The latest edition of Health Matters highlights a number of tools that can help health professionals and local authorities tackle TB in their local area. Mike Mandelbaum, Chief Executive of TB Alert, outlines how their latent TB toolkit, developed in collaboration with PHE, can be used.
When someone breathes in TB bacteria which overpower their immune system, they will not necessarily become ill.
More often they will get latent TB, the sleeping form of TB with which one-third of the world’s population is infected.
For 5-10% of these people, their latent TB will wake up in later years and develop into the ‘active’ disease we usually mean when talking about tuberculosis.
Latent TB can, however, be treated to greatly reduce the chance of it ‘reactivating’ in later years.
While it is impossible on a global scale to identify and treat all those with latent TB, in England – where most TB is seen among people born in high incidence countries – diagnosing and treating latent TB can be a powerful tool.
This is why the Collaborative TB Strategy calls for testing and treating latent TB among people moving to England from countries where TB is more common and where they may have been infected.
This new programme presents a number of challenges for health services, including how to promote the programme to new entrants and how to plan TB services to best support patients throughout the testing and treatment pathway.
TB Alert, the UK’s national TB charity, was therefore asked by NHS England and Public Health England to develop a toolkit to guide health services on these patient-centred issues.
‘Access, testing and treatment: A toolkit for new entrant latent tuberculosis programmes’ provides guidance to help ensure that everyone who is eligible has the chance to be tested and, if they have a positive blood test, successfully treated.
The main section of the toolkit describes how to provide patient-centred services for latent TB, which need to be as seamless as possible to minimise the risk of patients disengaging during the testing and treatment process.
Providers need to consider three stages – access, testing and treatment – and the toolkit describes issues which might arise at each stage and strategies which can help address them.
The toolkit applies social marketing techniques – commercial marketing principles adapted to improve health and reduce health inequalities – to increase the uptake of testing. These need to take into account a host of issues such as:
- a misbelief that BCG vaccination offers long-term protection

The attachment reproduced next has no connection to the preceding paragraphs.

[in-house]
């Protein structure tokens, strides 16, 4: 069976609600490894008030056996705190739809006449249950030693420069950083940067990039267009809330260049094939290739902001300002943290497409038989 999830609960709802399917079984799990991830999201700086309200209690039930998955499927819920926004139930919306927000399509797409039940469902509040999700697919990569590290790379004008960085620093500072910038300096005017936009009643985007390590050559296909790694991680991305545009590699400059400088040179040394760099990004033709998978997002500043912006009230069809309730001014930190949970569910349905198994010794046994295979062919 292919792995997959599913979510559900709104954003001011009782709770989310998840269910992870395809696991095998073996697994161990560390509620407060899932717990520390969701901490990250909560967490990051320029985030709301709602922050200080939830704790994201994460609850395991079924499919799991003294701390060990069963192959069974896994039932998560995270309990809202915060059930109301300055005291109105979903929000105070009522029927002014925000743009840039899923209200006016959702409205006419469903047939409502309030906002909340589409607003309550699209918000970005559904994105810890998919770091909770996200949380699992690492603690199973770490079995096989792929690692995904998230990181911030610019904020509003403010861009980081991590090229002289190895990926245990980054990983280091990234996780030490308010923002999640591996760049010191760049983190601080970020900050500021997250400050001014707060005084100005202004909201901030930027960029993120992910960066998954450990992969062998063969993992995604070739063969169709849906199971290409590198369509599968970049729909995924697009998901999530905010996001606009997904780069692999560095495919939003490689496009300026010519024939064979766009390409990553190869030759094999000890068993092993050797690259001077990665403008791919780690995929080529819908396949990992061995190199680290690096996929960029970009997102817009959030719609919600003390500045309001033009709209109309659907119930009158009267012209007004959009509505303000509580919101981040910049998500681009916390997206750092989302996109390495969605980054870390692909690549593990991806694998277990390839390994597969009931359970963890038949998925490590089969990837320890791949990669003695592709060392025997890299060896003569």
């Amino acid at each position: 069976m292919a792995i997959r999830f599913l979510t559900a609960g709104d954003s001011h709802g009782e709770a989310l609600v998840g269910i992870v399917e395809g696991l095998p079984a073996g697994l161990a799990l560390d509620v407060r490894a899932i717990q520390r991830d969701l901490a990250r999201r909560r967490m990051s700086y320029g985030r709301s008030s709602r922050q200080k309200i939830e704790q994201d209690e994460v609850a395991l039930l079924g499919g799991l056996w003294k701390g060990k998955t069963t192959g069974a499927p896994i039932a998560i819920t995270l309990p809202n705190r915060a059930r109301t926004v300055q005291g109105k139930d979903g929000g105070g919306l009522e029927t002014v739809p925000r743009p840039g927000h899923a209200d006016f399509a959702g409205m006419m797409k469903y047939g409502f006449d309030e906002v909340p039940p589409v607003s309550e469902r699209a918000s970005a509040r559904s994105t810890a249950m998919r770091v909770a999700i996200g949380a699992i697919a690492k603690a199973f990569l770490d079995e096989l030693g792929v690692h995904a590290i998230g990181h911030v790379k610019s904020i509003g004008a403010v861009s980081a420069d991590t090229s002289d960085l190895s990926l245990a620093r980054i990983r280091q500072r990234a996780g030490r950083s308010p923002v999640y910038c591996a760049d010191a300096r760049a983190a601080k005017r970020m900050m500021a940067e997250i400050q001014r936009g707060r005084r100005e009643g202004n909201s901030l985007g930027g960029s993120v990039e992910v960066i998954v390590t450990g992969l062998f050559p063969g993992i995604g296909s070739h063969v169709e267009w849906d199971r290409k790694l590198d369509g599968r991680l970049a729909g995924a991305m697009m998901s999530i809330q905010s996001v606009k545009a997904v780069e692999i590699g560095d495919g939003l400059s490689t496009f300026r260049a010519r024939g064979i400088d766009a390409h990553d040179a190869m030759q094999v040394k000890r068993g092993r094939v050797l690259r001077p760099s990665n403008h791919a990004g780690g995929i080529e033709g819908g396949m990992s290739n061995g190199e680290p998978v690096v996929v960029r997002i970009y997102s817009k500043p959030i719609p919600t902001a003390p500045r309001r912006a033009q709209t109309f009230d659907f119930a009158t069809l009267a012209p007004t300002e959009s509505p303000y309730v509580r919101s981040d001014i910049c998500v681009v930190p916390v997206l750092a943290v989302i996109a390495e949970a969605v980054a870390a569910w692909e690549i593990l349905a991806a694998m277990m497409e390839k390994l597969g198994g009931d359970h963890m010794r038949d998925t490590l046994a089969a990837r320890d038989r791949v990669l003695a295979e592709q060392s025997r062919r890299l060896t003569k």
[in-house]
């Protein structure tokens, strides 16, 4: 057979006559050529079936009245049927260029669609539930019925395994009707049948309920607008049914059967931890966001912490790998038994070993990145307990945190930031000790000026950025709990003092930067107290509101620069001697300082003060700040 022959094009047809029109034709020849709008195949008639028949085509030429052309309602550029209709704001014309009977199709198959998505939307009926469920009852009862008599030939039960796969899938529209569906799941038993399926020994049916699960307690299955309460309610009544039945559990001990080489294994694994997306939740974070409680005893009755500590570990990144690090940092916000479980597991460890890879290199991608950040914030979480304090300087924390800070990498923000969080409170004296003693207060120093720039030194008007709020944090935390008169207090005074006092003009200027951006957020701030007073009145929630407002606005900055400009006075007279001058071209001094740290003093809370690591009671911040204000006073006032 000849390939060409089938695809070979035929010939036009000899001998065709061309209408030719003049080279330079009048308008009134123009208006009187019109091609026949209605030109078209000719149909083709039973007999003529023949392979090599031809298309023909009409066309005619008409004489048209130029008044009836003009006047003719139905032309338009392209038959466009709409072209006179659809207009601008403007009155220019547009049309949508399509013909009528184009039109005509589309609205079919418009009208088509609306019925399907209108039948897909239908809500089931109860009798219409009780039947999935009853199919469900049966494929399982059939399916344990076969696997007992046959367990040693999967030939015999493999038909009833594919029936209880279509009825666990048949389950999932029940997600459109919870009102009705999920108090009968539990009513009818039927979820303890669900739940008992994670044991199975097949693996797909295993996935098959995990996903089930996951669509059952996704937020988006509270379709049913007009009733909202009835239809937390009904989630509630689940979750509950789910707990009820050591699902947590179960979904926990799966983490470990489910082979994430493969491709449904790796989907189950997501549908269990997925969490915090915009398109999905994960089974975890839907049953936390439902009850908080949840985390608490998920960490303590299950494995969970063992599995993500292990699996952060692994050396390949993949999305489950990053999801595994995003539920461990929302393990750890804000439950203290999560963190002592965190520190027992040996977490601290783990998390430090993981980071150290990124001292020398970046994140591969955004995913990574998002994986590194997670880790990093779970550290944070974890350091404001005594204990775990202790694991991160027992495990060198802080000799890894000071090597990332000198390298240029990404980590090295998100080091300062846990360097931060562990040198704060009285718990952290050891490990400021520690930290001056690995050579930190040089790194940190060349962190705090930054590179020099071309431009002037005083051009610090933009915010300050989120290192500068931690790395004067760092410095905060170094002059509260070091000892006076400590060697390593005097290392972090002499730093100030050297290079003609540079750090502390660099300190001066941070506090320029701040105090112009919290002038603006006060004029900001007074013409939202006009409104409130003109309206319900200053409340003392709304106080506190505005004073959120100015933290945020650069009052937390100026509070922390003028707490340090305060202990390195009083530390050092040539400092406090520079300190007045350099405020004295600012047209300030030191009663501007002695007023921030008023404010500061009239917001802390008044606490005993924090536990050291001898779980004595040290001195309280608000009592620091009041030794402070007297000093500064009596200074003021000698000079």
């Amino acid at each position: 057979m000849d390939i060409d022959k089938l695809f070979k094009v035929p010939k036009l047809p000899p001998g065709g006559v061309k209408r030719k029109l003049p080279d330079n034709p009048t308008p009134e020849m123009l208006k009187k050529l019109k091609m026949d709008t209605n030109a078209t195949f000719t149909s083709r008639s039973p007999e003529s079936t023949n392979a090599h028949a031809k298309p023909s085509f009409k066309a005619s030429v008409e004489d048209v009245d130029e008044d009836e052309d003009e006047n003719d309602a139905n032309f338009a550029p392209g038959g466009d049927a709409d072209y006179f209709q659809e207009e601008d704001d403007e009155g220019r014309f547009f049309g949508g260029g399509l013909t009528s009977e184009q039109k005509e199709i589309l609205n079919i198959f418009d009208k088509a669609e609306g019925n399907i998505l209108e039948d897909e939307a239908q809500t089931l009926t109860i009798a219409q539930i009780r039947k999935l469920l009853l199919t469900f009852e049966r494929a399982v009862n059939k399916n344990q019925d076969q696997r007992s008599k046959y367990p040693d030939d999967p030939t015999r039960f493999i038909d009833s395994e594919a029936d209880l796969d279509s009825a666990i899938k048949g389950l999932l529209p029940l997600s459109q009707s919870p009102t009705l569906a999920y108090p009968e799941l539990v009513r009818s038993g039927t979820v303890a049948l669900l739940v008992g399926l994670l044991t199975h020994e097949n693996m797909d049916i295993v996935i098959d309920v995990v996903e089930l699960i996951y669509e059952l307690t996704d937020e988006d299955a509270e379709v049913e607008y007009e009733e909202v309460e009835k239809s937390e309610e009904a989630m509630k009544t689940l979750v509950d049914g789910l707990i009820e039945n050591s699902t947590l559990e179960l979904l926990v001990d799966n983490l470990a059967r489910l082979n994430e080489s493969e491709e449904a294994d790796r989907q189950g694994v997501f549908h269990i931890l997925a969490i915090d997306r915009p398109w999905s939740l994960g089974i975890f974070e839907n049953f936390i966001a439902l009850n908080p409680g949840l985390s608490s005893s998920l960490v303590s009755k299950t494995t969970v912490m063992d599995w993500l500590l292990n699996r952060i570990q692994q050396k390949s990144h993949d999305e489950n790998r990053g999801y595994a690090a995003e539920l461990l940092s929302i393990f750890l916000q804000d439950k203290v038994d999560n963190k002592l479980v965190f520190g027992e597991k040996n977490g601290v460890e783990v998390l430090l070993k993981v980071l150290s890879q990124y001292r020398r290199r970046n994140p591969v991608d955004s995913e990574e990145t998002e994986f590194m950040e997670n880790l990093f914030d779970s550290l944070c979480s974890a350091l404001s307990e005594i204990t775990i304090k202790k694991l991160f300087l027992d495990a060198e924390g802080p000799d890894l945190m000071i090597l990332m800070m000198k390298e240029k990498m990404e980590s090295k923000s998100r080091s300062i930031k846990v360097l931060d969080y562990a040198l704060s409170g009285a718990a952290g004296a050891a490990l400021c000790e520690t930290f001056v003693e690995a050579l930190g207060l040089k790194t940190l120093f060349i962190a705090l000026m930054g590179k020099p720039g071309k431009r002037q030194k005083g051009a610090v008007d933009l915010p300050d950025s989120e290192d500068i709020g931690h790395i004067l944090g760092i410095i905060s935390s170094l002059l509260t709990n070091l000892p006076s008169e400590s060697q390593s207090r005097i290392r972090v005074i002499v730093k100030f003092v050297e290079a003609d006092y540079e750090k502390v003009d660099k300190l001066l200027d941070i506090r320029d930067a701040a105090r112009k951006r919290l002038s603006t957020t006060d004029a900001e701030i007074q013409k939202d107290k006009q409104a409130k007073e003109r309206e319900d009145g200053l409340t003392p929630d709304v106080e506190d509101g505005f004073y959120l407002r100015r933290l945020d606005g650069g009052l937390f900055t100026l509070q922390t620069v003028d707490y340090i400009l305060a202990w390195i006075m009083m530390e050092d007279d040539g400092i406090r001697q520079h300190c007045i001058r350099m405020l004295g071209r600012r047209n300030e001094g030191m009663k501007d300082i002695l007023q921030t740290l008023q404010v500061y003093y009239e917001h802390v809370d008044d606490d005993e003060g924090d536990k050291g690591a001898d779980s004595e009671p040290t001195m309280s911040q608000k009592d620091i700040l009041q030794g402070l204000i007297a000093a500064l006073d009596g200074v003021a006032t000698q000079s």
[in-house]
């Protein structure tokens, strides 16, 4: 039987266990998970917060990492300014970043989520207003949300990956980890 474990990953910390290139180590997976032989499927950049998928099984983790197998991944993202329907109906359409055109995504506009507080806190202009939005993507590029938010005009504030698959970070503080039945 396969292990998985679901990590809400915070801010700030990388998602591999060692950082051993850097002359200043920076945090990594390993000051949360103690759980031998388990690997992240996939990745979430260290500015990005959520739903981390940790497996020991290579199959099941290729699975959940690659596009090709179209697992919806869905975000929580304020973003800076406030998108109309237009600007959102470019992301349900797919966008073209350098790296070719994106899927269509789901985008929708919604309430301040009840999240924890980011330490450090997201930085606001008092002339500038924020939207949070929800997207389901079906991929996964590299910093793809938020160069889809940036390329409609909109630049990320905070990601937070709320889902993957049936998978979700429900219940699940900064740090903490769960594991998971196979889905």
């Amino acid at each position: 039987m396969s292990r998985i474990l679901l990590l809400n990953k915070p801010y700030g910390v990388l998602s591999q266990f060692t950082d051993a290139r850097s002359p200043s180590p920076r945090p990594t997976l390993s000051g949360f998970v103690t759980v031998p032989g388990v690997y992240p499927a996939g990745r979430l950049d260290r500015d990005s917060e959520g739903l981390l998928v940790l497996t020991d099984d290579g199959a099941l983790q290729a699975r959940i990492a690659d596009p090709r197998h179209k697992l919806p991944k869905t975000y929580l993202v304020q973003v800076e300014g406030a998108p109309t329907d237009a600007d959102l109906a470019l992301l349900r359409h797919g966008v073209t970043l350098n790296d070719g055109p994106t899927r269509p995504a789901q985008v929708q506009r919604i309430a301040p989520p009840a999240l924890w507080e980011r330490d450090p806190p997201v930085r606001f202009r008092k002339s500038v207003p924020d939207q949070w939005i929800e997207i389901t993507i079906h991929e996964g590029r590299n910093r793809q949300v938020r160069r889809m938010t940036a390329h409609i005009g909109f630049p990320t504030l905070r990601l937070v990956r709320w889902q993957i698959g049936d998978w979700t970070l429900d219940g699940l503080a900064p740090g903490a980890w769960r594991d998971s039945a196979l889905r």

- a lack of knowledge about the very concept of latent TB
- the expectation that pre-entry screening (a chest x-ray to rule out active TB) means new entrants have been sufficiently checked for any risk of TB
- a fear that a positive test could affect their immigration status
- a reluctance to take medication when not experiencing symptoms of current illness.
The toolkit discusses how to reach new entrant communities through partnerships involving the NHS, local government and third sector organisations.
The comparative advantages of the third sector are highlighted. The third sector can:
- give their insight into, and understanding of, how to engage different populations
- harness the trust they have built among the people they support, some of whom will distrust government agencies
- offer access to the TB affected communities within which they are based
Most of the 59 CCGs eligible for NHS England TB funding have not previously planned or delivered latent TB programmes for new entrants.
This toolkit, which has been very well received by commissioners and providers, is a practical source of assistance and guidance to help ensure the programme is successfully delivered and makes a major contribution to the country’s TB programme.
Health Matters is a resource for professionals which brings together the latest data and evidence, makes the case for effective public health interventions and highlights tools and resources that can facilitate local or national action. Visit the Health Matters area of GOV.UK or sign up to receive the latest updates through our e-bulletin. If you found this blog helpful, please view other Health Matters blogs.